Great Graphic: Consumer Credit

Here is a Great Graphic from Zero Hedge.  It shows the history of the US consumer credit report since 2007.  It tends not to be a market-mover, but the unexpected decline in July has gotten the attention of many as the North American session winds down.  

The Bloomberg consensus was for a $9.2 bln increase.  Instead the Federal Reserve reported a $3.28 bln decline.

There were two mitigating factors.  First, the June series was revised sharply higher to $11.82 bln from $6.46 bln.  This means that some of the expansion of credit economists were looking for took place in June rather than July. 

Second, the decline in consumer credit was driven by a $4.82 bln decline in revolving credit, which is largely credit cards.  But this does not mean a decline in consumption.  In fact, we already know that retail sales rose an impressive 0.8% in July (which itself was twice the expected increase).   This was the first increase since March.   Retail sales, of course, is a subset of personal consumption.  We know that PCE rose 0.4% in July, the biggest increase since February.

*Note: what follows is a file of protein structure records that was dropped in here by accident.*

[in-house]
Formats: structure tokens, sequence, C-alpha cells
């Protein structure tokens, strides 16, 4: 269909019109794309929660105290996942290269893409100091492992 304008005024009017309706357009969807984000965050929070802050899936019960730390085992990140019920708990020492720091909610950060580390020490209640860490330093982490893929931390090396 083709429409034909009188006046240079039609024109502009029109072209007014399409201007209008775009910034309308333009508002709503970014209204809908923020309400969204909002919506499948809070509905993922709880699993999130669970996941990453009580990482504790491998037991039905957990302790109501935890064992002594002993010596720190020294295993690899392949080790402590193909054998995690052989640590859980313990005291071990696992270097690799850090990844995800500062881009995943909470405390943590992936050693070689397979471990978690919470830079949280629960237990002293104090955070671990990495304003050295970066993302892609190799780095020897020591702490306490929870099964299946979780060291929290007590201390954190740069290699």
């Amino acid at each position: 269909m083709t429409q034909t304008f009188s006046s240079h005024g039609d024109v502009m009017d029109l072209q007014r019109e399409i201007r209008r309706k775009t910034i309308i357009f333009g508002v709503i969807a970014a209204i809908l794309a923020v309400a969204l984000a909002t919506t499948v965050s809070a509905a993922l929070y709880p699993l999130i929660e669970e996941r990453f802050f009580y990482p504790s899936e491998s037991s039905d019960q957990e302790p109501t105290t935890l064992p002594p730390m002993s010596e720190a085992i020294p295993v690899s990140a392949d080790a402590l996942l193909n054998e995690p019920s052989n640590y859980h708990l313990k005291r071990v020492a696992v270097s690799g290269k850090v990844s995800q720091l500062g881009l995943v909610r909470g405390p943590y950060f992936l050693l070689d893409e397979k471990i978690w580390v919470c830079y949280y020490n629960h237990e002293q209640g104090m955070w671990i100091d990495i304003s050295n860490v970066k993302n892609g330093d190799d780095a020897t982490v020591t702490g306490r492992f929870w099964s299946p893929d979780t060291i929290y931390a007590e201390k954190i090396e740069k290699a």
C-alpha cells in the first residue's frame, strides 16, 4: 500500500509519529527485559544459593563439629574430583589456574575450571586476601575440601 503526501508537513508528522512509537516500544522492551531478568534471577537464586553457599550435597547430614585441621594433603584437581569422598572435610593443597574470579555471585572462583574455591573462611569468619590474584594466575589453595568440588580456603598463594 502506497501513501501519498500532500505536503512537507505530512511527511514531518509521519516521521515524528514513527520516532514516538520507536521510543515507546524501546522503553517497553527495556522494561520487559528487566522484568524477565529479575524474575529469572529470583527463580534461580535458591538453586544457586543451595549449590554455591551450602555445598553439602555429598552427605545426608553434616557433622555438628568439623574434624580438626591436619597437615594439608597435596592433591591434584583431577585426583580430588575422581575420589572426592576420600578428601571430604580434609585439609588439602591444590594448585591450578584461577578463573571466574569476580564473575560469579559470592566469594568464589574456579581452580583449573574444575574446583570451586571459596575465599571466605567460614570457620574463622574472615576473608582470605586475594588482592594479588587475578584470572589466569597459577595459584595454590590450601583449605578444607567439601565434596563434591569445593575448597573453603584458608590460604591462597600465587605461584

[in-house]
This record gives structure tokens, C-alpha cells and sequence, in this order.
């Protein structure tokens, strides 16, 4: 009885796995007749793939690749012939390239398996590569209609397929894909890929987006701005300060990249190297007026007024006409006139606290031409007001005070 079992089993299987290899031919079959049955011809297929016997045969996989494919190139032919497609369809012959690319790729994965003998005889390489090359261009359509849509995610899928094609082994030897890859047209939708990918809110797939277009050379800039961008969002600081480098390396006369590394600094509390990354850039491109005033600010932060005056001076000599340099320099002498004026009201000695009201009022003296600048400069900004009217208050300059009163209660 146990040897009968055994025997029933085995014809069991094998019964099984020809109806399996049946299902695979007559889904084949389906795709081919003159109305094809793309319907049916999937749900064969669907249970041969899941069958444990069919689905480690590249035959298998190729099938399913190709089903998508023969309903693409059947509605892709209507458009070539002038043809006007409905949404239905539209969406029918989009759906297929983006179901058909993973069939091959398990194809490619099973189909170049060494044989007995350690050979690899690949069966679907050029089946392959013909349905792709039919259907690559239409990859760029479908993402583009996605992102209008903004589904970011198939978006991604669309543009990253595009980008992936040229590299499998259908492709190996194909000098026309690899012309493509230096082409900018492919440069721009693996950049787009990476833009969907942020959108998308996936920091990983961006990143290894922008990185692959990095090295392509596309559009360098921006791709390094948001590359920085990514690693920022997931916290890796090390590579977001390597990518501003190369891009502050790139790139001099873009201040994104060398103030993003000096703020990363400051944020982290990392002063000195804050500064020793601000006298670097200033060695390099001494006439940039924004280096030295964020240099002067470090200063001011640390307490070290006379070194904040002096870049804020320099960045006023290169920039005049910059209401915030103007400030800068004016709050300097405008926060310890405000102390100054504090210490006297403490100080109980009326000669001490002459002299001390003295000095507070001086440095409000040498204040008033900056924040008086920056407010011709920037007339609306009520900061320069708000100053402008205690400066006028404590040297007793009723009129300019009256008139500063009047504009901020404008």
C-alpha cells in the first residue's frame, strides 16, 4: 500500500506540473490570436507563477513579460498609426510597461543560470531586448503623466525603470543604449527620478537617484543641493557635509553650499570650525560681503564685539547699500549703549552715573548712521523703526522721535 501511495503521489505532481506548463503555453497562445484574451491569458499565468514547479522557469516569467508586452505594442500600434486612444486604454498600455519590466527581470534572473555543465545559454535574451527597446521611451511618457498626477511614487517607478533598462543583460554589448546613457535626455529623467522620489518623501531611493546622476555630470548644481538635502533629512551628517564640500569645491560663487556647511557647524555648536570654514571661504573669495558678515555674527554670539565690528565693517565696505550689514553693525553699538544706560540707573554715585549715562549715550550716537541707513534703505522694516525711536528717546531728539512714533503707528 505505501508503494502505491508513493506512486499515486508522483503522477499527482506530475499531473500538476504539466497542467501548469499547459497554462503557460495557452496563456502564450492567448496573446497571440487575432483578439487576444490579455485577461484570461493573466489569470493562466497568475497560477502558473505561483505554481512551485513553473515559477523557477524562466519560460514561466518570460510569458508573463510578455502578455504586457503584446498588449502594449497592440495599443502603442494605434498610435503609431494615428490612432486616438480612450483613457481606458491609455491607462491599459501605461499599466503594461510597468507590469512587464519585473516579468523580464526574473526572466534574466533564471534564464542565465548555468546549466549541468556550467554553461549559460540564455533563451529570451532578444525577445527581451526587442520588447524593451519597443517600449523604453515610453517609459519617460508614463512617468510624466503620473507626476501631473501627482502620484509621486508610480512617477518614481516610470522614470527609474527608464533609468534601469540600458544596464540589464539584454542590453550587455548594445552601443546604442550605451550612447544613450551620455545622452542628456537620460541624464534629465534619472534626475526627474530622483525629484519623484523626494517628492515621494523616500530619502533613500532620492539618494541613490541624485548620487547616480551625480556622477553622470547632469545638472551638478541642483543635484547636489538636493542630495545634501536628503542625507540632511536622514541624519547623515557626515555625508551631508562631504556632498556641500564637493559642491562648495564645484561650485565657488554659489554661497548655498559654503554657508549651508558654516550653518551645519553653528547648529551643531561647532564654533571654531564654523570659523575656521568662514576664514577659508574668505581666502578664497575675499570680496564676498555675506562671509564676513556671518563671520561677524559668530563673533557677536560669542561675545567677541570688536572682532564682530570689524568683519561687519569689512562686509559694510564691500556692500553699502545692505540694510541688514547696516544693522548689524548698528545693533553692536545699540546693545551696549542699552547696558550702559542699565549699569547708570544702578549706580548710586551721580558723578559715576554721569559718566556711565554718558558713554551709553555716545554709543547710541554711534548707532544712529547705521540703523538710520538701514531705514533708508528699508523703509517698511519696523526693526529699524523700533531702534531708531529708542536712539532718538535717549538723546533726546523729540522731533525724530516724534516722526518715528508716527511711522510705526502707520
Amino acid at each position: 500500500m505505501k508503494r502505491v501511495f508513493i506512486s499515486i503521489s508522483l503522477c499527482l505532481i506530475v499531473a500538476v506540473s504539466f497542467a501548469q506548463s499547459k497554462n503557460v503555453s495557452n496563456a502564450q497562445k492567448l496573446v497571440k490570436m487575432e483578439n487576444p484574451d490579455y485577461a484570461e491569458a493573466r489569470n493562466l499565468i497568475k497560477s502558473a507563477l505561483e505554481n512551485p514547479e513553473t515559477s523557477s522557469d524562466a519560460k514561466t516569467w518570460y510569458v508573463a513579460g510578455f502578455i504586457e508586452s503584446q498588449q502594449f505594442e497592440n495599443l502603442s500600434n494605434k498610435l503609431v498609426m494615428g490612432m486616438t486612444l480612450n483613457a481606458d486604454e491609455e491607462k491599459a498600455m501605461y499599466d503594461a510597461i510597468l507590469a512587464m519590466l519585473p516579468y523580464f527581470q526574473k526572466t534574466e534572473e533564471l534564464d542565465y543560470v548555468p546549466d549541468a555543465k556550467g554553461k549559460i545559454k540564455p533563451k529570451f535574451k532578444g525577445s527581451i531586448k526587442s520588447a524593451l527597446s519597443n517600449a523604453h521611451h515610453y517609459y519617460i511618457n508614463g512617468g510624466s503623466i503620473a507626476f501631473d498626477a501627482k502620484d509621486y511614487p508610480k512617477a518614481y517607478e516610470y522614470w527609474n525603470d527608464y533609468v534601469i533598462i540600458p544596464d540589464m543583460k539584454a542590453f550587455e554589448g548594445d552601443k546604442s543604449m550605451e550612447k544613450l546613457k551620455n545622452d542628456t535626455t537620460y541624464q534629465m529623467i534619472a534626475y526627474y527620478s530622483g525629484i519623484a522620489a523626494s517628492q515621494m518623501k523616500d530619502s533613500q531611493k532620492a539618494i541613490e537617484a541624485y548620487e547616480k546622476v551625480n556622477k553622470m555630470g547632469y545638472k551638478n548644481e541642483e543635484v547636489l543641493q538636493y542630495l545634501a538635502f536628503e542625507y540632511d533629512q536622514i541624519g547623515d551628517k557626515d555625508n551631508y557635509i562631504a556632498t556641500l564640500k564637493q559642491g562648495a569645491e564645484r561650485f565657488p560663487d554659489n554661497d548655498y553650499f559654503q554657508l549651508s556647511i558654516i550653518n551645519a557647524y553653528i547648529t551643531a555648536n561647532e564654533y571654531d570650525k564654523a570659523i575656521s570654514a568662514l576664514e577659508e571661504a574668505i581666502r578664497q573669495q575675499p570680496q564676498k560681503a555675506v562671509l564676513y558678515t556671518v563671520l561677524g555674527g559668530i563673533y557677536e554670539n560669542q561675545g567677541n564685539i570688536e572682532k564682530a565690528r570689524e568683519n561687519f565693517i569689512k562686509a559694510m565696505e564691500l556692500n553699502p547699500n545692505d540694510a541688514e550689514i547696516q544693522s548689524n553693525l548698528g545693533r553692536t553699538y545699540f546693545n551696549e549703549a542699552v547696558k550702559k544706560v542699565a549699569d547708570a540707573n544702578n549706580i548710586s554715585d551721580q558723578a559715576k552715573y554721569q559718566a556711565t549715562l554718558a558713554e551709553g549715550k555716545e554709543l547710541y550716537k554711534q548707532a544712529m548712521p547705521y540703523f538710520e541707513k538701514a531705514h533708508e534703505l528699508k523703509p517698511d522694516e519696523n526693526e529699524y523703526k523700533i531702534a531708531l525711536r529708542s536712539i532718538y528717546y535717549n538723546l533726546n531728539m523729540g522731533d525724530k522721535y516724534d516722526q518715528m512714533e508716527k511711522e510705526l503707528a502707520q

The August retail sales report will be released at the end of the week.  A rise in line with July's increase is expected.  We already know auto sales were a bit stronger than expected and some 40% above the 2009 bottom.  We also know that chain store sales were firm, even if not spectacular.  When stripped of autos, gasoline and building materials, to get the component that is used for GDP calculations, a more modest 0.4% increase is expected, following the 0.9% increase in July.   If the consensus is right, this will be the strongest two month period since the start of the year (Jan-Feb). 
Great Graphic: Consumer Credit Great Graphic:  Consumer Credit Reviewed by Marc Chandler on September 10, 2012 Rating: 5
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